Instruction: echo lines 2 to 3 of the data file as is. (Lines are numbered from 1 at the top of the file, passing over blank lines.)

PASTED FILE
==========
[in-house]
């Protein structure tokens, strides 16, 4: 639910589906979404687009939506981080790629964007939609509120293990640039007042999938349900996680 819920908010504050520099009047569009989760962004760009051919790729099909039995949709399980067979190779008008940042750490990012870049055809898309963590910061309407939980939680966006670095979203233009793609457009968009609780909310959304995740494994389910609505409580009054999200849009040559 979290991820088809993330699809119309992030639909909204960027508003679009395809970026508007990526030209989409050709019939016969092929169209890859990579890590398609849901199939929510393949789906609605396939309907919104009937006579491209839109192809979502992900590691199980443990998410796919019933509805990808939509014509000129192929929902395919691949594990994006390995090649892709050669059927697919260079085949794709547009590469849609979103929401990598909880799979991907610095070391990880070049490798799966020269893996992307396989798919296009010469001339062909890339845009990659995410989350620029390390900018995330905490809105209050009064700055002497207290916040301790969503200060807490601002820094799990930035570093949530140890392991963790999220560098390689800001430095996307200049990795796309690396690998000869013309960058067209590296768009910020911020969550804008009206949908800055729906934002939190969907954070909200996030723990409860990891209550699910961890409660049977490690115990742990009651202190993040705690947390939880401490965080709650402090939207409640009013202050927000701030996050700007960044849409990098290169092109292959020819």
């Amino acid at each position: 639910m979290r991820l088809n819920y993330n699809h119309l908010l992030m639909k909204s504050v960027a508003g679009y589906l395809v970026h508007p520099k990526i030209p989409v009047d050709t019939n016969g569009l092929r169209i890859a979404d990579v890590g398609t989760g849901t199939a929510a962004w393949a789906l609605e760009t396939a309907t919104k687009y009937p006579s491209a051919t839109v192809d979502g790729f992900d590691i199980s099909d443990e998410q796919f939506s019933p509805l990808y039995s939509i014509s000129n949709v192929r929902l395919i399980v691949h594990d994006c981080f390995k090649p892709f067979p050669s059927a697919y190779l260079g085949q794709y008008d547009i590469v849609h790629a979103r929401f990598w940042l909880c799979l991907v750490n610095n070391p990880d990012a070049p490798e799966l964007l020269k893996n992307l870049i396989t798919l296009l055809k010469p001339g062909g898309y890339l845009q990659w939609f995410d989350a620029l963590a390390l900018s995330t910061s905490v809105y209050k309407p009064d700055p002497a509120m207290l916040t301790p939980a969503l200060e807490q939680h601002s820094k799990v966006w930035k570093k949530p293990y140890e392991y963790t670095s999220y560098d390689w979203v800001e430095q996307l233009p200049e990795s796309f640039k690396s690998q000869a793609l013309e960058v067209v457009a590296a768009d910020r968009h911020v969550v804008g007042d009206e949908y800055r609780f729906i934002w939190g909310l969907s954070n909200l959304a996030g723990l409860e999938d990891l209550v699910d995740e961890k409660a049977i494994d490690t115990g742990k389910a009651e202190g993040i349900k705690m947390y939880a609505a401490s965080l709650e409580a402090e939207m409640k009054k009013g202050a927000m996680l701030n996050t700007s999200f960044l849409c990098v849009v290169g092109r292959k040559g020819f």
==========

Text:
């Protein structure tokens, strides 16, 4: 639910589906979404687009939506981080790629964007939609509120293990640039007042999938349900996680 819920908010504050520099009047569009989760962004760009051919790729099909039995949709399980067979190779008008940042750490990012870049055809898309963590910061309407939980939680966006670095979203233009793609457009968009609780909310959304995740494994389910609505409580009054999200849009040559 979290991820088809993330699809119309992030639909909204960027508003679009395809970026508007990526030209989409050709019939016969092929169209890859990579890590398609849901199939929510393949789906609605396939309907919104009937006579491209839109192809979502992900590691199980443990998410796919019933509805990808939509014509000129192929929902395919691949594990994006390995090649892709050669059927697919260079085949794709547009590469849609979103929401990598909880799979991907610095070391990880070049490798799966020269893996992307396989798919296009010469001339062909890339845009990659995410989350620029390390900018995330905490809105209050009064700055002497207290916040301790969503200060807490601002820094799990930035570093949530140890392991963790999220560098390689800001430095996307200049990795796309690396690998000869013309960058067209590296768009910020911020969550804008009206949908800055729906934002939190969907954070909200996030723990409860990891209550699910961890409660049977490690115990742990009651202190993040705690947390939880401490965080709650402090939207409640009013202050927000701030996050700007960044849409990098290169092109292959020819």
């Amino acid at each position: 639910m979290r991820l088809n819920y993330n699809h119309l908010l992030m639909k909204s504050v960027a508003g679009y589906l395809v970026h508007p520099k990526i030209p989409v009047d050709t019939n016969g569009l092929r169209i890859a979404d990579v890590g398609t989760g849901t199939a929510a962004w393949a789906l609605e760009t396939a309907t919104k687009y009937p006579s491209a051919t839109v192809d979502g790729f992900d590691i199980s099909d443990e998410q796919f939506s019933p509805l990808y039995s939509i014509s000129n949709v192929r929902l395919i399980v691949h594990d994006c981080f390995k090649p892709f067979p050669s059927a697919y190779l260079g085949q794709y008008d547009i590469v849609h790629a979103r929401f990598w940042l909880c799979l991907v750490n610095n070391p990880d990012a070049p490798e799966l964007l020269k893996n992307l870049i396989t798919l296009l055809k010469p001339g062909g898309y890339l845009q990659w939609f995410d989350a620029l963590a390390l900018s995330t910061s905490v809105y209050k309407p009064d700055p002497a509120m207290l916040t301790p939980a969503l200060e807490q939680h601002s820094k799990v966006w930035k570093k949530p293990y140890e392991y963790t670095s999220y560098d390689w979203v800001e430095q996307l233009p200049e990795s796309f640039k690396s690998q000869a793609l013309e960058v067209v457009a590296a768009d910020r968009h911020v969550v804008g007042d009206e949908y800055r609780f729906i934002w939190g909310l969907s954070n909200l959304a996030g723990l409860e999938d990891l209550v699910d995740e961890k409660a049977i494994d490690t115990g742990k389910a009651e202190g993040i349900k705690m947390y939880a609505a401490s965080l709650e409580a402090e939207m409640k009054k009013g202050a927000m996680l701030n996050t700007s999200f960044l849409c990098v849009v290169g092109r292959k040559g020819f």